Tribune News Service
New Delhi, May 25
The WHO Executive Group on Monday temporarily suspended the hydroxychloroquine arm within the ongoing Solidarity Trial while the data is reviewed by its Data Safety Monitoring Board.
The trial is being undertaken by ten nations, including India, and is testing four drugs and combinations against COVID-19.
Of these four drugs, HCQ drug trial has been suspended, said WHO after The Lancet last Friday published a study that revealed greater risk of death among COVID patients who were administered the anti malarial HCQ.
“The other arms of the trial are continuing. The HCQ concern relates to the use of hydroxychloroquine and chloraquine in COVID-19. These drugs are accepted as generally safe for use in patients with autoimmune diseases or malaria. But in COVID patients they have showed adverse effects,” WHO said today.
The world body added that the review of HCQ efficacy will consider data collected so far in the Solidarity Trial and, in particular robust randomised available data, to adequately evaluate the potential benefits and harms from this drug.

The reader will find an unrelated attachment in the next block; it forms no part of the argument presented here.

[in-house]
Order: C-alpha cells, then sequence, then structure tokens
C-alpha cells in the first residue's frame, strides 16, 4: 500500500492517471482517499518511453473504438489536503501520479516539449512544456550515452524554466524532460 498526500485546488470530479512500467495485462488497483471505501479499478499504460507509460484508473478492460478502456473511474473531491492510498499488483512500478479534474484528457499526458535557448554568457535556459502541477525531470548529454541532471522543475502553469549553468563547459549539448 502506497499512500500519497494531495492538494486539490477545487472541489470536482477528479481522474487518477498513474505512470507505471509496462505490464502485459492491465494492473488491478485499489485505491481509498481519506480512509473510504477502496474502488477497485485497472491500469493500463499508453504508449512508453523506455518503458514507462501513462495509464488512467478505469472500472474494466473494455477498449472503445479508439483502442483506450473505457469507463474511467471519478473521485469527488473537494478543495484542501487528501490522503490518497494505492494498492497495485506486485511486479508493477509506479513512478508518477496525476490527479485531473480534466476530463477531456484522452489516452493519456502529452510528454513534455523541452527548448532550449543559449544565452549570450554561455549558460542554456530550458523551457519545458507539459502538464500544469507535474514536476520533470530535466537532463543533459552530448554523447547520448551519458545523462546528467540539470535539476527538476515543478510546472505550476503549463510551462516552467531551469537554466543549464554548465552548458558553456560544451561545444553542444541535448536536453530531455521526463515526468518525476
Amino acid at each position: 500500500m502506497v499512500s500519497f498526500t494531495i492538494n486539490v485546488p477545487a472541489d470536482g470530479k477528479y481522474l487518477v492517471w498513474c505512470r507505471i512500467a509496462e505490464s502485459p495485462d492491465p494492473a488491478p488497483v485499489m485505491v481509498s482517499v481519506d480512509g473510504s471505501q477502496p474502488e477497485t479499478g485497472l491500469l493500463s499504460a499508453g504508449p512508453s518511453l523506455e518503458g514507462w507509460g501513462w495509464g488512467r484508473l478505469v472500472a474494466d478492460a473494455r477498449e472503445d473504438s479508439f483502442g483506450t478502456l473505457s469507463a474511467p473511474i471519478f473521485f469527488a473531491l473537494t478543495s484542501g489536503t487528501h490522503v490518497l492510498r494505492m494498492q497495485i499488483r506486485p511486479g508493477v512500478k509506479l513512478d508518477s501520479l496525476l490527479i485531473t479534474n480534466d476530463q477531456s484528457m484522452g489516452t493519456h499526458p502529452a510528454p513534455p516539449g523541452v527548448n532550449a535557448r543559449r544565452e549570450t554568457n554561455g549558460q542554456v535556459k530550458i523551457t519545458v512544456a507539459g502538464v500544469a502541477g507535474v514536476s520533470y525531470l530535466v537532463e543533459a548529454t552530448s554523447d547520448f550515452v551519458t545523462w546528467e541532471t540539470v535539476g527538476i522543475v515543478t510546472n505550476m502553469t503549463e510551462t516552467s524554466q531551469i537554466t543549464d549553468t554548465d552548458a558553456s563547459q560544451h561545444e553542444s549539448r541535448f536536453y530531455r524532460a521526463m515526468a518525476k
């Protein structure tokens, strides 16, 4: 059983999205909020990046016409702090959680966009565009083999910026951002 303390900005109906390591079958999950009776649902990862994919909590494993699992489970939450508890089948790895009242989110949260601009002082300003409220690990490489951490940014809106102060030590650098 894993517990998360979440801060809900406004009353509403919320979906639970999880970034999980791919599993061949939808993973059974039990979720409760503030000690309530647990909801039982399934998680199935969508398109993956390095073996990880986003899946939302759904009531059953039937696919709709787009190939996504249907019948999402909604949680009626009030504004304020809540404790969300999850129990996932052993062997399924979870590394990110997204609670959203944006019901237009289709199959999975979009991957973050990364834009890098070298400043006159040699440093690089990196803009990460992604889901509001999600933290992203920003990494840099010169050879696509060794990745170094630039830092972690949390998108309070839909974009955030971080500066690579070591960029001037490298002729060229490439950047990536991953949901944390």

WHO cited the Lancet observational study on hydroxycholoroquine and chloraquine and its effects on COVID-19 patients that have been hospitalised to say, “The authors reported that among COVID-19 patients receiving the drug, when used alone or with a macrolide, they estimated a higher mortality rate.”
The suspension of HCQ trial by WHO comes close on the heels of Indian ICMR expanding its use as a preventive drug in asymptotic health workers across all hospitals and in asymptotic COVID warriors in containment zones.
Over 400 hospitals in 35 countries are actively recruiting patients and nearly 3,500 patients have been enrolled from 17 countries for the WHO Solidarity Trial.
The remaining three drugs under the trial will continue to be tested.
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